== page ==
1996(1) ALL MR 99
IN THE HIGH COURT OF JUDICATURE AT BOMBAY

A.P. SHAH, J.

Sureshchandra B. Agrawal & Others Vs. Shri. Mansukbhai H. Doshi & Others.

Writ Petition No.887 of 1995

11th October, 1995

Petitioner Counsel: Mr. A.K. ABHYANKAR
Respondent Counsel: P.N. Shah

Civil P.C. (1908), O.22, R.4, O7, R.11 - Suit filed against sole defendant who was dead at time of filing of the suit - Can plaintiff be subsequently allowed to amend suit and substitute legal representatives in place of defendant - Limitation Act (1963), S.21.

The test to be applied in such case, is whether the mistake in filing the suit was made in good faith or it is on account of any neglect or contumacy to the conduct of the plaintiffs. If there is no neglect or lack of bona fides on the part of the plaintiffs, such application will be liable to be granted. [Para 3]

The plaintiff had sent the notice of termination to the defendant by registered post A/D before filing the suit and the acknowledgement was received back with the defendant's signature, though the defendant was not alive at the relevant time. Even the suit summons was accepted on behalf of the defendant. In these circumstances, the plaintiff was clearly led to believe that the defendant was alive at the time of filing of the suit. The Plaintiff came to know about the death of the defendant only from the learned Advocate of the other side in 1983 and immediately thereafter the present application was made for bringing the heirs on record, held no negligence can be attributed on the part of the plaintiff. The plaintiff has prosecuted the suit bona fide and, therefore, there was no reason to interfere with the impugned order granting application for bringing the heirs on record. [Para 4]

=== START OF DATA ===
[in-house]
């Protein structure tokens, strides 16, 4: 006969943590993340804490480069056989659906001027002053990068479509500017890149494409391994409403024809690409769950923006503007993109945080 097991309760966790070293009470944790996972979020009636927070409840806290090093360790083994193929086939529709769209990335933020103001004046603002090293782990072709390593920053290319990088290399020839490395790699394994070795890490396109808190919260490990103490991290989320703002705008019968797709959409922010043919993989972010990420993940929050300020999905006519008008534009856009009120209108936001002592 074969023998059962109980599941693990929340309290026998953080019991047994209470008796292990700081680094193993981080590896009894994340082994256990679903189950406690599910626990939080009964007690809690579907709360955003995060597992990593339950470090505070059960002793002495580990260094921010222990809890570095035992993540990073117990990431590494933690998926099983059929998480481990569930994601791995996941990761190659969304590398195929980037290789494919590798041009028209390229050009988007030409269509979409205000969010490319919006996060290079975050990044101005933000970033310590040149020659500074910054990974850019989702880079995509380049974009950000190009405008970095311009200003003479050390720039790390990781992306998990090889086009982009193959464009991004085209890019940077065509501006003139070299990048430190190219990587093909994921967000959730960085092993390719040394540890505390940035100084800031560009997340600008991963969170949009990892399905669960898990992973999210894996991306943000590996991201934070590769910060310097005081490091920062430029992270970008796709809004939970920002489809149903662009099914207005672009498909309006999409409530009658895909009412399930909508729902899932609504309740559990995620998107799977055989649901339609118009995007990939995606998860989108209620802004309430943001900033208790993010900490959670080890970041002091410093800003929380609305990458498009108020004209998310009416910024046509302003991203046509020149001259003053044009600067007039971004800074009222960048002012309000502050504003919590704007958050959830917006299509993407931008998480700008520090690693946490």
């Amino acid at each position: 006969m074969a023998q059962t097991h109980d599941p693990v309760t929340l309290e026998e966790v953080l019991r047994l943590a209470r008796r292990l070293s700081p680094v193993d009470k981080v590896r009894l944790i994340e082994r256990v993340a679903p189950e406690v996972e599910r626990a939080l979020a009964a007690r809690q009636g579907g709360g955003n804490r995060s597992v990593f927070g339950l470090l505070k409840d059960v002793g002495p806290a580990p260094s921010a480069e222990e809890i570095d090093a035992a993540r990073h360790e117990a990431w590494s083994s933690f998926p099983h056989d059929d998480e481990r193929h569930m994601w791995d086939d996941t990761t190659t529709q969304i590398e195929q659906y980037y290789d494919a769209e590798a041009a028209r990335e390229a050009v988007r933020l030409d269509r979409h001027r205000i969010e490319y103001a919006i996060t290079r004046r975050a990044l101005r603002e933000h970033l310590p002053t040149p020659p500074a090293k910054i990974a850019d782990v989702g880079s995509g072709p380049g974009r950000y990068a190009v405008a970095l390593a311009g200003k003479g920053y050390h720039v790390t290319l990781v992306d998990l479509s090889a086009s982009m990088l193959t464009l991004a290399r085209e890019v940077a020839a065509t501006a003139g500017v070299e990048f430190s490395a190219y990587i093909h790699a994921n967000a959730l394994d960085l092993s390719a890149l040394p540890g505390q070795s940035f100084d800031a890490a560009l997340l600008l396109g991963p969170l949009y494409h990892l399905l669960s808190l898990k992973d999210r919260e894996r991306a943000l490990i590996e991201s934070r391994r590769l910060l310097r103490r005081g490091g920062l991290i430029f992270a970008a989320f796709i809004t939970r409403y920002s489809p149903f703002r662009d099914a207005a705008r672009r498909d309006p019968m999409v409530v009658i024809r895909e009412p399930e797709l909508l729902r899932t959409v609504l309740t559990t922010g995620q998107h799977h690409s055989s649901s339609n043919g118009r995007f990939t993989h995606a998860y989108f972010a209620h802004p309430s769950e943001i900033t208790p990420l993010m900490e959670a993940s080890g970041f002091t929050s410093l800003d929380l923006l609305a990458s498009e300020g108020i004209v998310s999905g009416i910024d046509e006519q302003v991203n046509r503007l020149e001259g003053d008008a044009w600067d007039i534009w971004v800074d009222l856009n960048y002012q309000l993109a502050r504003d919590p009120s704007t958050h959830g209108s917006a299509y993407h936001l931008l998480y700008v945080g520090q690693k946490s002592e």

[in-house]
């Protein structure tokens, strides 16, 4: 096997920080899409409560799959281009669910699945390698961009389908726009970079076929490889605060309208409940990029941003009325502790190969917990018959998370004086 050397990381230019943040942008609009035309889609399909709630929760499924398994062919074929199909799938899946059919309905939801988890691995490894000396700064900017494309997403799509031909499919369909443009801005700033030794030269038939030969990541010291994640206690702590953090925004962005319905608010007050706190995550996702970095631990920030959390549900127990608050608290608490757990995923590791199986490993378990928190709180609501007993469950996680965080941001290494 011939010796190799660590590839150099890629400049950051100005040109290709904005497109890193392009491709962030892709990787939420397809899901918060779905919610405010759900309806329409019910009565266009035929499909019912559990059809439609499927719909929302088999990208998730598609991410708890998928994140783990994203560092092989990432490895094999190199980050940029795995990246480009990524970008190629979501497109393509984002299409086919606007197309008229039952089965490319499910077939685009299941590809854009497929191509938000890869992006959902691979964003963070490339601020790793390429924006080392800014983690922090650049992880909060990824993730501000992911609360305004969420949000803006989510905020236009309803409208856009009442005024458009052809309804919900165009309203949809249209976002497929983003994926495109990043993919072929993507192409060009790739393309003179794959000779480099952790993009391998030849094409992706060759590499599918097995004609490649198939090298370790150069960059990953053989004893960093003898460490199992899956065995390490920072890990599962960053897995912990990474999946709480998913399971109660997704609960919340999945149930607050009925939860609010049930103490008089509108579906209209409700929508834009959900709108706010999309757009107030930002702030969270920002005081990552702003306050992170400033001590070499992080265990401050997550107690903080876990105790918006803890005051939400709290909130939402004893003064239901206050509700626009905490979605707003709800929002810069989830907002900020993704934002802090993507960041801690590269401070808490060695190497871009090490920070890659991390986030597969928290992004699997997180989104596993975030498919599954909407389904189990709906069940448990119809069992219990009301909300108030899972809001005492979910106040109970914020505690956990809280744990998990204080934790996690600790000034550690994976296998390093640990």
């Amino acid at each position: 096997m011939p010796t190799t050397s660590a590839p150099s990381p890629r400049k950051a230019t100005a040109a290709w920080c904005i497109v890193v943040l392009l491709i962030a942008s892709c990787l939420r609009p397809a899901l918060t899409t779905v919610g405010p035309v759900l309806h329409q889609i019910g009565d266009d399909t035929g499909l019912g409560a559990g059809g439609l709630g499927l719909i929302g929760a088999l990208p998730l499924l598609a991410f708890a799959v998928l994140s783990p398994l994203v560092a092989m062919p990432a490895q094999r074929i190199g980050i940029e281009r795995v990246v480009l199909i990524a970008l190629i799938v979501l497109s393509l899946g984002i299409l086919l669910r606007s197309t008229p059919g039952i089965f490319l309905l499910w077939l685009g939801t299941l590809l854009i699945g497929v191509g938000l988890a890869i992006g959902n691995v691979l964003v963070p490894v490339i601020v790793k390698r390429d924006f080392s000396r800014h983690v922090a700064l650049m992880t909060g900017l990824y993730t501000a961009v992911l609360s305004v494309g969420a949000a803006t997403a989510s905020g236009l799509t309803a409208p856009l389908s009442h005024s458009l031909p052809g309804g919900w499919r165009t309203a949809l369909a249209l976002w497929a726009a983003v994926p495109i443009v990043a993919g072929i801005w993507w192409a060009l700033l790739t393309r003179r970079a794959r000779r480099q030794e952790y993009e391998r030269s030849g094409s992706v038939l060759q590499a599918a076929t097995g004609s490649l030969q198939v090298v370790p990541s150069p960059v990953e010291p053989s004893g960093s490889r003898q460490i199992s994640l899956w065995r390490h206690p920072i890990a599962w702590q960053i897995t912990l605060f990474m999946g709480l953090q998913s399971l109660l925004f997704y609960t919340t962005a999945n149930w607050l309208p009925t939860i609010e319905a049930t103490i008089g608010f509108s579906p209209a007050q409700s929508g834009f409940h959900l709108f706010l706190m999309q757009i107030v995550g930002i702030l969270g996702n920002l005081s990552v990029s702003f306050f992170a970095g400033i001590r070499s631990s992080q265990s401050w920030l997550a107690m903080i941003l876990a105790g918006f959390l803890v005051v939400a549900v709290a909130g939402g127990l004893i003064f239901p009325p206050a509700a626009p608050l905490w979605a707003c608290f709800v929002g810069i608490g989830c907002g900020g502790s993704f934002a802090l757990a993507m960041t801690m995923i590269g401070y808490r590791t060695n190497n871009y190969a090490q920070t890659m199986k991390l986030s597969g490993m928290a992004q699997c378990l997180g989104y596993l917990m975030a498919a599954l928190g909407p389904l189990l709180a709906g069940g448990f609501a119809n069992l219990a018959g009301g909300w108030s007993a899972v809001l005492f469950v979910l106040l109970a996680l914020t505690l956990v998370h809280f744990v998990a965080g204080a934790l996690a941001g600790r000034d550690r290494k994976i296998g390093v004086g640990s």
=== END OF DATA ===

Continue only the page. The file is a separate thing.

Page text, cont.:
Cases Cited:
AIR 1953 Bom. 357 [Para 2]
AIR 1988 Delhi. 267 [Para 2]
AIR 1964 Mysore 293 [Para 2]
AIR 1978 Gujrat 33 [Para 2]
(JT 1993 (4) SC) 192 [Para 3]


JUDGMENT

JUDGMENT :- This petition under Article 227 of the Constitution takes exception to the order passed by the Small Causes Court, Bombay, granting notice taken out by the respondent-landlord for bringing the heirs of the deceased tenant on record.

2. The short question, which is canvassed by Mr. Abhyankar, learned counsel for the petitioner, is whether it is permissible for the Court to bring the heirs of the deceased on record where, admittedly the defendant has died prior to the suit. Mr. Abhyankar contends that the suit filed against the sole defendant, who was dead at the time of filing of the suit, is a nullity. Therefore, Mr. Abhyankar contends that the plaintiffs cannot be allowed subsequently to amend the suit and substitute legal representatives in place of the defendant. Mr. Abhyankar relies upon the judgment of this Court in Mahalu Shidappa v. Shankar Dadu (AIR 1953 Bombay 357). Mr. Abhyankar also places reliance on the judgments in Pratap Chand v. Krishna Devi (AIR 1988 Delhi 267), C.Mattu v. Bharath Match works (AIR 1964 Mysore 2933) and Godavariben v. Parikh Somalal (AIR 1978 Gujrat 33). Mr. Abhyankar says that the Courts below have proceeded on an erroneous basis that such a plaint can be amended by substituting the legal heirs in place of the deceased defendant.